Digital cable ready TVS
Charter will require adapter for encrypted digital signal service
By Nicholas Bogel-Burroughs
Photo: Matt Rourke
** FILE ** A cable box is seen on top of a television in Philadelphia in this May 30, 2007 file photo. (AP Photo/Matt Rourke, file)
Photo: Matt Rourke
Cable box from Time Warner Cable on Wednesday, July 20, 2016, in Malta, N.Y. (Skip Dickstein/Times Union)
Photo: SKIP DICKSTEIN
Cable customers in the Capital Region who connect their cable wire directly to their TV will soon be required to get an adapter as Charter Communications converts all channels to an encrypted digital signal.
The adapters will be free for the first year for residential customers, but after that, they will be charged a monthly fee. Charter's current plans are to lease the adapters to customers for $3.25 a month, the same fee Time Warner planned to charge customers starting in July 2017.
The conversion will have its advantages, providing a clearer picture and transmission of more high-definition channels, while also making possible faster internet speeds.
Many customers are already connecting to cable channels using digital technology, either via a cable box or digital converter.
"A large majority of customers in the Capital Region have at least one piece of digital equipment in their homes, " Russell said.
There is no specific timeline for the local transition to digital-only, but Russell said the change will occur "in the coming months" and that customers will be alerted of the deadline well in advance.
Digital adapters will be free for residential customers for one year, Russell said. After the conversion to digital, customers will not be able to access the channels without an adapter, set-top box or a streaming application.
Before being acquired by Charter, Time Warner Cable began to roll out Maxx, its all-digital effort that was intended to reach 75 percent of its customers by the end of 2016, according to the Federal Communications Commission order that approved Charter's acquisition of Time Warner Cable. But Time Warner Cable suspended the Maxx upgrade process on May 26, about a week after the company was acquired by Charter, according to an internal Time Warner Cable memo obtained by Stop the Cap!, a group opposing usage caps by broadband companies.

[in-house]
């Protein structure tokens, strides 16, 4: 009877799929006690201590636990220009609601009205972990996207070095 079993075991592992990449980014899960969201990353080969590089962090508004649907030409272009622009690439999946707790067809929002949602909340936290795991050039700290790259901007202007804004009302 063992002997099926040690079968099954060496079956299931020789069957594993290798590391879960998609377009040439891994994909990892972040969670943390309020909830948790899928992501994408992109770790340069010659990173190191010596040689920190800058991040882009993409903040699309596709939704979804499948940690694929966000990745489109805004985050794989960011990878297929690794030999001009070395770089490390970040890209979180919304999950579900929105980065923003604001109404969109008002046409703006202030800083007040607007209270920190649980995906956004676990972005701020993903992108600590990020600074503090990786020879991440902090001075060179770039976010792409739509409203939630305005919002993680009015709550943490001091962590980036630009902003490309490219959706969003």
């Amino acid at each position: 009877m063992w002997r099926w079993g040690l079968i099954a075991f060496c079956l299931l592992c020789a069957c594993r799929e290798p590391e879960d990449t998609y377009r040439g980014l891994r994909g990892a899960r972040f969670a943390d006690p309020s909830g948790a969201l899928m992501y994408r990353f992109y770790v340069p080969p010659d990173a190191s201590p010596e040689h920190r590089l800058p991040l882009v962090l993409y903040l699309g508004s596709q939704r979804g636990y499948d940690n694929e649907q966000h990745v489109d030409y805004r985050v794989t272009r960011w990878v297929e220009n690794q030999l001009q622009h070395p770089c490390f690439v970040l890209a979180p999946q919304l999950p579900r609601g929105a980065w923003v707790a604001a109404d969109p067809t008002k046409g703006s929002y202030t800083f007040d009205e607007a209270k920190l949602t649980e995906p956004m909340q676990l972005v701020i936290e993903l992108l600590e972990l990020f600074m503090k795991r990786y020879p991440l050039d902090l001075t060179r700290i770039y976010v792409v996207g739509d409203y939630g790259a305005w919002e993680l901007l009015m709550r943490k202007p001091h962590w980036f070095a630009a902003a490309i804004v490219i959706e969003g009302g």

The Maxx service, which also increased internet speeds, provided digital adapters to customers for free until June 2017, after which they would pay $3.25 a month to lease a converter box.
Rob Marcus, CEO of Time Warner Cable, said in a Jan. 28 conference call that it is "an interesting question, as to whether or not there is a real aversion to leasing a set-top box, and how much demand there will be for an alternative."
Possible alternatives include streaming television channels on a Samsung Smart TV, Xbox or Roku using the TWC TV app.
In the May order that approved the acquisition of Time Warner Cable, Charter committed to convert "Time Warner Cable and Bright House cable systems to all-digital within 30 months after the close of the transaction."
Charter will be rolling out new Spectrum packages in the coming months as part of the company's conversion to all-digital.